Embattled VMware ESXi Hypervisor Flaw Exploitable in Myriad Ways

It's not just Internet-accessible hosts that are vulnerable, researchers say.

3 Min Read
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Security teams working to secure their organizations against a nearly two-year-old vulnerability in VMware's ESXi hypervisor technology that attackers suddenly began exploiting en masse last week must pay attention to all ESXi hosts in the environment, not just Internet-accessible ones.

That's the advice of security vendor Bitdefender after it analyzed the threat and discovered that attackers can exploit it in multiple ways.

Two-Year-Old Flaw

The vulnerability in question, CVE-2021-21974, is present in VMware's implementation of a service delivery protocol in ESXi called Open Service Location Protocol (OpenSLP). The vulnerability gives unauthenticated attackers the ability to remotely execute malicious code on affected systems without any user interaction.

VMware disclosed the vulnerability in February 2021 and issued a patch for it at the same time. Since then, attackers have targeted it heavily and made CVE-2021-29174 one of the most exploited vulnerabilities in 2021 and 2022. On Feb. 3, France's computer emergency response team warned about bad actors exploiting CVE-2021-21974 to distribute a ransomware variant dubbed ESXiArgs ransomware on ESXi hosts around the world.

The widespread nature of the attacks prompted the US Cybersecurity and Infrastructure Security Agency (CISA) to release a recovery script that victims of ESXiArgs could use to try to recover their systems.

Martin Zugec, technical solutions director at Bitdefender, says though the initial compromise vector remains unknown, a popular theory is that it is via direct exploitation through Internet-exposed port 427. VMware itself has recommended that if organizations cannot patch immediately, they should block access to port 427.

While that measure can slow down an adversary, it does not eliminate risk from the flaw entirely because attackers can exploit the vulnerability in other ways as well, Zugec says. If an organization blocks port 427, for instance, an attacker could still compromise one of the virtual machines running on an ESXi host via any existing vulnerability.

They could then escape the compromised virtual machine to exploit the vulnerability in OpenSLP and gain root access to the host, he says.

Other Ways to Exploit Flaw

"Threat actors can use any existing vulnerability to compromise a virtual machine — whether it's Linux or Windows-based," Zugec notes.

A threat actor can also relatively easily buy on the Dark Web access to a previously compromised virtual machine and attempt OpenSLP remote code execution against the hosting hypervisor, he says.

"If successful, the threat actor can gain access not only to the hypervisor host, but also to all other machines running on the same server," Zugec says. "The OpenSLP exploit in this case would allow a threat actor to escalate their access and move laterally to other — potentially more valuable — machines."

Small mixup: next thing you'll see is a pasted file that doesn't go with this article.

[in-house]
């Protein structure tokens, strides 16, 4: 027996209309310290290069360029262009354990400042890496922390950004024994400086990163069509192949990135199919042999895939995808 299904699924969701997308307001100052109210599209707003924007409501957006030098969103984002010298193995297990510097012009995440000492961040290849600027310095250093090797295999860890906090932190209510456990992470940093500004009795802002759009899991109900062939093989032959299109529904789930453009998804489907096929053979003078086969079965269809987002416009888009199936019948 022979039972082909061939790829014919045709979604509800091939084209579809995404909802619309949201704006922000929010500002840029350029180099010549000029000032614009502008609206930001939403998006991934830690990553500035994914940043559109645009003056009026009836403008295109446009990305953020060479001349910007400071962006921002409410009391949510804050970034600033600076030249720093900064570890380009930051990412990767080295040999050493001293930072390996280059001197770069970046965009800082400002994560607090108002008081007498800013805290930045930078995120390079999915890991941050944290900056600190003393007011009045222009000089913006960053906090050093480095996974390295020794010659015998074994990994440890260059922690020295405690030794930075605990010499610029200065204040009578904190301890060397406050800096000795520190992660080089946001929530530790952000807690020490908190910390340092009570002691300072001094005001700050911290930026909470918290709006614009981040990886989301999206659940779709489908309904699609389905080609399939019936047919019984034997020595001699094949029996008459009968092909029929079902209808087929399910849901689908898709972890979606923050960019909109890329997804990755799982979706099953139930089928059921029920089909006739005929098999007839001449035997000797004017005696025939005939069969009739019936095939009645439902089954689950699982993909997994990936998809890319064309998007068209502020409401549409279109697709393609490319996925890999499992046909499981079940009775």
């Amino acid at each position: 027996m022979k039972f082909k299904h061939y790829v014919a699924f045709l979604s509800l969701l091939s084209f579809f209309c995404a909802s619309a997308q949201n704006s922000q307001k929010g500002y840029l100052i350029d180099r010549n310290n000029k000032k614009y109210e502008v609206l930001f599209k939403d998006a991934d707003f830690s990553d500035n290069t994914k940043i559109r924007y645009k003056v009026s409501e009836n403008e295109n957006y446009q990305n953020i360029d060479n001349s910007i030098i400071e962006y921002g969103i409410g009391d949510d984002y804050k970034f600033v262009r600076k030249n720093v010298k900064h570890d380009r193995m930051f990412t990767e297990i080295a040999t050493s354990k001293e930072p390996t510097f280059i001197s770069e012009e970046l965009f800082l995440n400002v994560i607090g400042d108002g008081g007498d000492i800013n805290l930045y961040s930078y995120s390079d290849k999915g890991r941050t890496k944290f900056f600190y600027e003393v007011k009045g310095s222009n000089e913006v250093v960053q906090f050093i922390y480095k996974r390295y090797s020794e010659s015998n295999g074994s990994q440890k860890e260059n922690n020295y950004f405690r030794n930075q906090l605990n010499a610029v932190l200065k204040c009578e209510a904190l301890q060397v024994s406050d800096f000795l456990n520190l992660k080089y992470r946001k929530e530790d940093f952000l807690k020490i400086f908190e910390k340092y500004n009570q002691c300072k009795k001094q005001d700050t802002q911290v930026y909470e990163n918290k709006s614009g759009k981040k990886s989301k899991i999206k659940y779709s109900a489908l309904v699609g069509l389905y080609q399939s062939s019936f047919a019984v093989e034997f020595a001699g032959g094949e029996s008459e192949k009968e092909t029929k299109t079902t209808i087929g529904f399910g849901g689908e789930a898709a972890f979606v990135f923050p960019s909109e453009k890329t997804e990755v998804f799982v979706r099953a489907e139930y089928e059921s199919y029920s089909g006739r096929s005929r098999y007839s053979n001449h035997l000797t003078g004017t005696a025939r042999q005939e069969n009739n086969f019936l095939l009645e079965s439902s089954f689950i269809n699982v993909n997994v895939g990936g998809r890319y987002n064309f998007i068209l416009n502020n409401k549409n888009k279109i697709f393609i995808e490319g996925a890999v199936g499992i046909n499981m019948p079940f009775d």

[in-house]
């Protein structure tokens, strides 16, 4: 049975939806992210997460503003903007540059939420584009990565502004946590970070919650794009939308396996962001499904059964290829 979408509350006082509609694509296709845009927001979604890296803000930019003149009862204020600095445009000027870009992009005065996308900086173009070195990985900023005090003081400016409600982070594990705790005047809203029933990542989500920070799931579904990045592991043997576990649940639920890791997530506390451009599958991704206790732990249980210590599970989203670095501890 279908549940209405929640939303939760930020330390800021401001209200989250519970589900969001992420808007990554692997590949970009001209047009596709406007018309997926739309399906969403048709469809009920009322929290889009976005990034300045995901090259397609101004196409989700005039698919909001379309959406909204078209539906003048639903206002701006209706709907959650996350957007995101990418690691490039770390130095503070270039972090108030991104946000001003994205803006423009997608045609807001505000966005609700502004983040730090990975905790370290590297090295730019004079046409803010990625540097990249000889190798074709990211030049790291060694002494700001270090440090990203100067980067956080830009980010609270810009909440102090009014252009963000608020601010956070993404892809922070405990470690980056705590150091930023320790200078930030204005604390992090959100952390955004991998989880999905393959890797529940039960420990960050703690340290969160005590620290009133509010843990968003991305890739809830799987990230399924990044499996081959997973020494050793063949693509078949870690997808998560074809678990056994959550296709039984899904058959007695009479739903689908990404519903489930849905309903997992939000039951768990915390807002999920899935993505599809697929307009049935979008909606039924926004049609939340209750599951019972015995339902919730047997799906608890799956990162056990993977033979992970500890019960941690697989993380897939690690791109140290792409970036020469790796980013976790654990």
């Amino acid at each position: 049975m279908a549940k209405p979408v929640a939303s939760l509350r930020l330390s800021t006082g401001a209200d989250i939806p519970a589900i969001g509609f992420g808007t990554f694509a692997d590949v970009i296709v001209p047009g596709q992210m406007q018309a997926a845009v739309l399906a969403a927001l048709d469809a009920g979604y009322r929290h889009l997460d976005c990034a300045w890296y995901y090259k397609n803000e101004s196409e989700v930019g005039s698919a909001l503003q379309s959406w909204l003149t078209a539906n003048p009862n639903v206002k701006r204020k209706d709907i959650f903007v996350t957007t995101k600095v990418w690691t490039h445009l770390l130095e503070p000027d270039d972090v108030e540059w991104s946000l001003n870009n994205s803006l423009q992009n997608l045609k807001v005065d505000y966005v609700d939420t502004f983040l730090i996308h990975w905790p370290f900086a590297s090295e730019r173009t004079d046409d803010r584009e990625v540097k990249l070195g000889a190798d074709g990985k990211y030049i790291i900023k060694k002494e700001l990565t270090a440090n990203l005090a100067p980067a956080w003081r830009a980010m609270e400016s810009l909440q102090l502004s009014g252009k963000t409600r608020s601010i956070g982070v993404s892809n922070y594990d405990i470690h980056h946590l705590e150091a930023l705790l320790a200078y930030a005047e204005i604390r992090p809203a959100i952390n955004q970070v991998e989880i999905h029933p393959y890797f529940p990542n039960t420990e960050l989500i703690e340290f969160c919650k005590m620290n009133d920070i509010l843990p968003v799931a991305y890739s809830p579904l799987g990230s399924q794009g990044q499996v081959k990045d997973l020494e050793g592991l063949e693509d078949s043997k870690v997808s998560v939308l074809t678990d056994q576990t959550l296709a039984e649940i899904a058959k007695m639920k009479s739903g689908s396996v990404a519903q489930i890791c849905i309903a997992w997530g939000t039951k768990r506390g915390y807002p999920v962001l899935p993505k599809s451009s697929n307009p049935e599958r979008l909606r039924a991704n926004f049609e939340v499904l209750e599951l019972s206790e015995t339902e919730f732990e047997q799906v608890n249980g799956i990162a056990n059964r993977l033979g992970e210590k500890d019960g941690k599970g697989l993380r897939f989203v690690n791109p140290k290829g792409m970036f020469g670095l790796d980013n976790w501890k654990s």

Zugec says Bitdefender has so far seen no evidence of attackers exploiting the VMware ESXi vulnerability in this manner. But, given the major focus on direct exploitation via port 427, Bitdefender wanted to warn the public about other methods to exploit this vulnerability, he says. In addition to blocking access to port 427, VMware has also recommended that organizations that cannot patch CVE-2021-21974 simply disable SLP where possible.

Shades of WannaCry

Bitdefender said its analysis of the latest attacks targeting CVE-2021-21974 suggest that the threat actors behind them are opportunistic and not very sophisticated. Many of the attacks appear completely automated in nature, from initial scans for vulnerable systems to ransomware deployment.

"We can compare this to WannaCry," Zugec notes. "While these attacks can reach a wide range of machines, the impact remains limited."

But more sophisticated threat actors would use the flaw in ESXi to conduct a much larger operation, he says. Initial access brokers, for instance, could deploy a remote Web shell and disable SLP service so other threat actors cannot exploit the same flaw. They could then simply lie in wait for the best opportunity to monetize their access. Potential options could include data theft, surveillance, and cryptojacking.

To fully address the risk of a cyberattack exploiting the VMware vuln, Bitdefender — like VMware and others — recommends that organizations apply the patch for it immediately.

About the Author(s)

Jai Vijayan, Contributing Writer

Jai Vijayan is a seasoned technology reporter with over 20 years of experience in IT trade journalism. He was most recently a Senior Editor at Computerworld, where he covered information security and data privacy issues for the publication. Over the course of his 20-year career at Computerworld, Jai also covered a variety of other technology topics, including big data, Hadoop, Internet of Things, e-voting, and data analytics. Prior to Computerworld, Jai covered technology issues for The Economic Times in Bangalore, India. Jai has a Master's degree in Statistics and lives in Naperville, Ill.

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